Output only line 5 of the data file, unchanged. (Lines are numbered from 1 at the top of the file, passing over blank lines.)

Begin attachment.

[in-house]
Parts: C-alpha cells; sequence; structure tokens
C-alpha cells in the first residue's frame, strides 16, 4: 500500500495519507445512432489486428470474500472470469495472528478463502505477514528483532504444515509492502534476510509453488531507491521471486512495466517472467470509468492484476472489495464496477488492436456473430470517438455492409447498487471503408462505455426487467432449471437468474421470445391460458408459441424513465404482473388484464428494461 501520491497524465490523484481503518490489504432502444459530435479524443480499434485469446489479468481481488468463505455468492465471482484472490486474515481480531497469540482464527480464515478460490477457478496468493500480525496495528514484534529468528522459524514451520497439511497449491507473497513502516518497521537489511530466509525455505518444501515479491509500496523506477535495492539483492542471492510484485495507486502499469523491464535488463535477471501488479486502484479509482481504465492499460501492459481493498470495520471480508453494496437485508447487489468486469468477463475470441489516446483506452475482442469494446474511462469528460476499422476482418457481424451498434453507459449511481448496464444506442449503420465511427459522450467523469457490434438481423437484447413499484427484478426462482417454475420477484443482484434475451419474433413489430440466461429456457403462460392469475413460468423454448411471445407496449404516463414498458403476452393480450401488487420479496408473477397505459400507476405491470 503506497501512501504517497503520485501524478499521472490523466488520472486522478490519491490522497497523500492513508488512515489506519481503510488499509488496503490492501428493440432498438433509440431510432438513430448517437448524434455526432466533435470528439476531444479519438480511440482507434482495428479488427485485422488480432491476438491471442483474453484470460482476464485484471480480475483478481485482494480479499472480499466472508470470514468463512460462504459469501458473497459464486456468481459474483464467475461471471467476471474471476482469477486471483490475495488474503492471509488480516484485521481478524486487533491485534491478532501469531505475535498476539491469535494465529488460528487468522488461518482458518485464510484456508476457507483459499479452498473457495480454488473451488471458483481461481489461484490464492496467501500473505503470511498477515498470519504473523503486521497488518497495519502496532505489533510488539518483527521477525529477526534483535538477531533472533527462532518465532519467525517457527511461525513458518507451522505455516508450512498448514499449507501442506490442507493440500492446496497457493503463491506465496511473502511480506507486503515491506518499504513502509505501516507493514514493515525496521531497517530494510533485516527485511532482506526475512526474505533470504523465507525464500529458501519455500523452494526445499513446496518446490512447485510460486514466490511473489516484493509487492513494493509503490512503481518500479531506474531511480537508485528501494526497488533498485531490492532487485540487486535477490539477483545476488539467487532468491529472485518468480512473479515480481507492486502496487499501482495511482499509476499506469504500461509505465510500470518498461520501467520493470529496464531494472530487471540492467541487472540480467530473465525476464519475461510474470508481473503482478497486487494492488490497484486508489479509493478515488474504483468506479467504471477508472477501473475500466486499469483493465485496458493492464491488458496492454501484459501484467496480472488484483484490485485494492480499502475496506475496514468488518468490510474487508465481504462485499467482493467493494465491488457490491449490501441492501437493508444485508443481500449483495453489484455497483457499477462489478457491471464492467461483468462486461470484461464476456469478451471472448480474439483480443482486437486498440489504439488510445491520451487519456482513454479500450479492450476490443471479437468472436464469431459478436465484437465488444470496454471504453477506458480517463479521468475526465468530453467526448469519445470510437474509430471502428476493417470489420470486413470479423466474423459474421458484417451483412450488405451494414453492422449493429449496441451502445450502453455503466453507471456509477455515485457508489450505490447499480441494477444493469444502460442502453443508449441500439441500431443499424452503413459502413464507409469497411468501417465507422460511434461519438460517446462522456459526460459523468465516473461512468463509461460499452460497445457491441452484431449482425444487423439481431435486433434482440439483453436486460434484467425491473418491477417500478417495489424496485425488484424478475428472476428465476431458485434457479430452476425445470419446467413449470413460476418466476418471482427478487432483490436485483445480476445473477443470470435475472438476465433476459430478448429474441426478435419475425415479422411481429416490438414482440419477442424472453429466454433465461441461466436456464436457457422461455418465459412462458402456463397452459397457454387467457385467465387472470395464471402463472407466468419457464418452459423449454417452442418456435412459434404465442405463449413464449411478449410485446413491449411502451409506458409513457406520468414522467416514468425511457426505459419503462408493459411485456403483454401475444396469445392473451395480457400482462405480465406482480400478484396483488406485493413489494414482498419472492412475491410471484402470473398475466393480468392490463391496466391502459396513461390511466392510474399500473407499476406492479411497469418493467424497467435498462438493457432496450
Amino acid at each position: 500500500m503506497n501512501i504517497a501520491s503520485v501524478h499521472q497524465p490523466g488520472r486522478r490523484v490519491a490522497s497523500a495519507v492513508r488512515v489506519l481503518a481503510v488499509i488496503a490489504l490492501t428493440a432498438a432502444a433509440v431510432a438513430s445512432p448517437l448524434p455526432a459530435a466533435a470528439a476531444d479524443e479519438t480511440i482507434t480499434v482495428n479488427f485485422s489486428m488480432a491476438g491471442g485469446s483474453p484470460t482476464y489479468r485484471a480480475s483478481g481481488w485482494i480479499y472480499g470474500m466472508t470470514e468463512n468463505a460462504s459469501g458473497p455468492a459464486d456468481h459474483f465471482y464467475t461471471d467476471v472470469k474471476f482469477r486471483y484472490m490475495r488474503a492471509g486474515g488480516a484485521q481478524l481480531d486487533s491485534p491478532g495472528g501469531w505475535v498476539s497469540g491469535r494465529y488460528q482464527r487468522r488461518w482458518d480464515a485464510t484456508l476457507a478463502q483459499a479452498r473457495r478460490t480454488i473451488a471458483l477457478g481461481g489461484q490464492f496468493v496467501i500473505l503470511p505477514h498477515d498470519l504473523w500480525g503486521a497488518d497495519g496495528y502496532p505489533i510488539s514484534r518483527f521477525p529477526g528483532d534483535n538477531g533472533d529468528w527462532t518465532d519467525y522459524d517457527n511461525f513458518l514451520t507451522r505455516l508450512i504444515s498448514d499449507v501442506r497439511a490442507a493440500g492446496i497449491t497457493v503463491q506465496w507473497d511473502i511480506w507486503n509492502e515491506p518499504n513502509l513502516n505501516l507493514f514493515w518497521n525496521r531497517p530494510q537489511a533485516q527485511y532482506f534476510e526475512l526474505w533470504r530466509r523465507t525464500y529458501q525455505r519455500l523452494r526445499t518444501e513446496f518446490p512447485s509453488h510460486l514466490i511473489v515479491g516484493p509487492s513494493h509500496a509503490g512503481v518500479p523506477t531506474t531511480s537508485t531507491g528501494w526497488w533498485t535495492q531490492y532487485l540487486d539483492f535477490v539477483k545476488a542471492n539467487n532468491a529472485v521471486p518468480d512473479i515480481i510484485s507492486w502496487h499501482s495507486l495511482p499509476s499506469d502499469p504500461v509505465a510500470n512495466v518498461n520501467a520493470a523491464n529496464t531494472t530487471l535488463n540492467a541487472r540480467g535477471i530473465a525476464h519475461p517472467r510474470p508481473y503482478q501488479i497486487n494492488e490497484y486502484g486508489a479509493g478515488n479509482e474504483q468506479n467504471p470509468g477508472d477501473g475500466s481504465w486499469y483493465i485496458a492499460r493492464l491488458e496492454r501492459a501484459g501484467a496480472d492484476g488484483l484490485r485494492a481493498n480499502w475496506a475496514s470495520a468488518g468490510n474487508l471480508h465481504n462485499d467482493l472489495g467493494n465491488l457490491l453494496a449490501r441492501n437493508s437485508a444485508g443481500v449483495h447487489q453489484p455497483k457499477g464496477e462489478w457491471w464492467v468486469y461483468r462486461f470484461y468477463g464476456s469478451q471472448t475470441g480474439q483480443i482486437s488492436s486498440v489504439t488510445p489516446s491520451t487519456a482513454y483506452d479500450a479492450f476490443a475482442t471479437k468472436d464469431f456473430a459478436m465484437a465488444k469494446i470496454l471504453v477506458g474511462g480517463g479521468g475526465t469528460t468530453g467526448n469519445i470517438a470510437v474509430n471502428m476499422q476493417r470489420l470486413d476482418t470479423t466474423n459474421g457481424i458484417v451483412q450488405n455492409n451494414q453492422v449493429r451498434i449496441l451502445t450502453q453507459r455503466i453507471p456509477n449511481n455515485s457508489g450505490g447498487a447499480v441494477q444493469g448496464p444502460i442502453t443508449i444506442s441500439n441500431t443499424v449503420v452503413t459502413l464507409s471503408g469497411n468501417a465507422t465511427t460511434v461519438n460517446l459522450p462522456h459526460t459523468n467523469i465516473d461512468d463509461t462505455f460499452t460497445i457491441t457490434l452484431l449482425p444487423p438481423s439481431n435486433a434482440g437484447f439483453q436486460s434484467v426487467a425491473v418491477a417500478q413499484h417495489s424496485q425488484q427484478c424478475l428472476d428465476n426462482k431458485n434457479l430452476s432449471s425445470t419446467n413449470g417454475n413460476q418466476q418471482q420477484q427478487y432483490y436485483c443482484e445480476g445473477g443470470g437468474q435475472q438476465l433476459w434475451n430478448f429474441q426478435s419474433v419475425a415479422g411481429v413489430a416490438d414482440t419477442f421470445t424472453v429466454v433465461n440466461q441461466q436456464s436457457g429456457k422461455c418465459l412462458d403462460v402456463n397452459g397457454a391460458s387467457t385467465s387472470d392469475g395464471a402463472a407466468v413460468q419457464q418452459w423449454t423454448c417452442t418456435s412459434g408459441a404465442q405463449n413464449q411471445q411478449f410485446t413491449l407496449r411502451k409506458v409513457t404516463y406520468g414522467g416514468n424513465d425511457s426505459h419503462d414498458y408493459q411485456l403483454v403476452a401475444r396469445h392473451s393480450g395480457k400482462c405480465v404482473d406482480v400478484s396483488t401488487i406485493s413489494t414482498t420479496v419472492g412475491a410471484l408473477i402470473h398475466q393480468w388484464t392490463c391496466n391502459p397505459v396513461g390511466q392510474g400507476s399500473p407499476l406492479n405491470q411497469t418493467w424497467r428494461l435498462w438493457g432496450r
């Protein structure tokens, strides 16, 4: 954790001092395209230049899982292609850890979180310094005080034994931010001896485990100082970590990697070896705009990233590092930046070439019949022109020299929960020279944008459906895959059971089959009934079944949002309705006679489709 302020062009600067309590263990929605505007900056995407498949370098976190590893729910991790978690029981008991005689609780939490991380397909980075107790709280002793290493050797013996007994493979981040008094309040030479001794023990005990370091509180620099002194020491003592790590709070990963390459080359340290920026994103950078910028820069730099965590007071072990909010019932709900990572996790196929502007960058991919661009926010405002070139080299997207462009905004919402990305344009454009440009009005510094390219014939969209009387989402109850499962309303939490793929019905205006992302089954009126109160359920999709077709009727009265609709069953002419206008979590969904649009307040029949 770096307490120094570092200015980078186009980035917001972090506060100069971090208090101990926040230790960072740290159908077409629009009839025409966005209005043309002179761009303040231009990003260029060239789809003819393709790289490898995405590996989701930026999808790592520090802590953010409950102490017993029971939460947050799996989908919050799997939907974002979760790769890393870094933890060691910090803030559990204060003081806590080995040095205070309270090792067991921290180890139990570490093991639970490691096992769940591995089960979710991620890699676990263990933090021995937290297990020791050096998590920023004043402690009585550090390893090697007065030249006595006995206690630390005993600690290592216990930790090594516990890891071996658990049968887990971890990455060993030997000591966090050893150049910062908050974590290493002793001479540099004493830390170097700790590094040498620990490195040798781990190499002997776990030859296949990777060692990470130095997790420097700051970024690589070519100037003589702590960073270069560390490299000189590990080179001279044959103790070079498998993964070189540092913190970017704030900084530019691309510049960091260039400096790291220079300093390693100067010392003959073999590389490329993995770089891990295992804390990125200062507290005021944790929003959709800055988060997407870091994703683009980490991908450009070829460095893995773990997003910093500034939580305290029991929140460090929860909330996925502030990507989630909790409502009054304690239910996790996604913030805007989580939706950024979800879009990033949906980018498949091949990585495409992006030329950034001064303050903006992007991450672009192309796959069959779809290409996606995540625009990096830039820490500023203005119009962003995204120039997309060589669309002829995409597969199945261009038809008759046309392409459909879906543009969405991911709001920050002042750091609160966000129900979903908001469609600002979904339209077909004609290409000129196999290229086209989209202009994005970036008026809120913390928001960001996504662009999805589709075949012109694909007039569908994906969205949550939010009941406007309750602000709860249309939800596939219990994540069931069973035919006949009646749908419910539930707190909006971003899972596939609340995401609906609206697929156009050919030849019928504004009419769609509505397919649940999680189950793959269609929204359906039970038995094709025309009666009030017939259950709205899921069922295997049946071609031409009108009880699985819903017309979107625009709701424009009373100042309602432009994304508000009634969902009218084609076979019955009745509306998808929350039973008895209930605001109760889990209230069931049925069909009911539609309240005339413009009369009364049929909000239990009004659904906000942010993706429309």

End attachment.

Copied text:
């Protein structure tokens, strides 16, 4: 954790001092395209230049899982292609850890979180310094005080034994931010001896485990100082970590990697070896705009990233590092930046070439019949022109020299929960020279944008459906895959059971089959009934079944949002309705006679489709 302020062009600067309590263990929605505007900056995407498949370098976190590893729910991790978690029981008991005689609780939490991380397909980075107790709280002793290493050797013996007994493979981040008094309040030479001794023990005990370091509180620099002194020491003592790590709070990963390459080359340290920026994103950078910028820069730099965590007071072990909010019932709900990572996790196929502007960058991919661009926010405002070139080299997207462009905004919402990305344009454009440009009005510094390219014939969209009387989402109850499962309303939490793929019905205006992302089954009126109160359920999709077709009727009265609709069953002419206008979590969904649009307040029949 770096307490120094570092200015980078186009980035917001972090506060100069971090208090101990926040230790960072740290159908077409629009009839025409966005209005043309002179761009303040231009990003260029060239789809003819393709790289490898995405590996989701930026999808790592520090802590953010409950102490017993029971939460947050799996989908919050799997939907974002979760790769890393870094933890060691910090803030559990204060003081806590080995040095205070309270090792067991921290180890139990570490093991639970490691096992769940591995089960979710991620890699676990263990933090021995937290297990020791050096998590920023004043402690009585550090390893090697007065030249006595006995206690630390005993600690290592216990930790090594516990890891071996658990049968887990971890990455060993030997000591966090050893150049910062908050974590290493002793001479540099004493830390170097700790590094040498620990490195040798781990190499002997776990030859296949990777060692990470130095997790420097700051970024690589070519100037003589702590960073270069560390490299000189590990080179001279044959103790070079498998993964070189540092913190970017704030900084530019691309510049960091260039400096790291220079300093390693100067010392003959073999590389490329993995770089891990295992804390990125200062507290005021944790929003959709800055988060997407870091994703683009980490991908450009070829460095893995773990997003910093500034939580305290029991929140460090929860909330996925502030990507989630909790409502009054304690239910996790996604913030805007989580939706950024979800879009990033949906980018498949091949990585495409992006030329950034001064303050903006992007991450672009192309796959069959779809290409996606995540625009990096830039820490500023203005119009962003995204120039997309060589669309002829995409597969199945261009038809008759046309392409459909879906543009969405991911709001920050002042750091609160966000129900979903908001469609600002979904339209077909004609290409000129196999290229086209989209202009994005970036008026809120913390928001960001996504662009999805589709075949012109694909007039569908994906969205949550939010009941406007309750602000709860249309939800596939219990994540069931069973035919006949009646749908419910539930707190909006971003899972596939609340995401609906609206697929156009050919030849019928504004009419769609509505397919649940999680189950793959269609929204359906039970038995094709025309009666009030017939259950709205899921069922295997049946071609031409009108009880699985819903017309979107625009709701424009009373100042309602432009994304508000009634969902009218084609076979019955009745509306998808929350039973008895209930605001109760889990209230069931049925069909009911539609309240005339413009009369009364049929909000239990009004659904906000942010993706429309």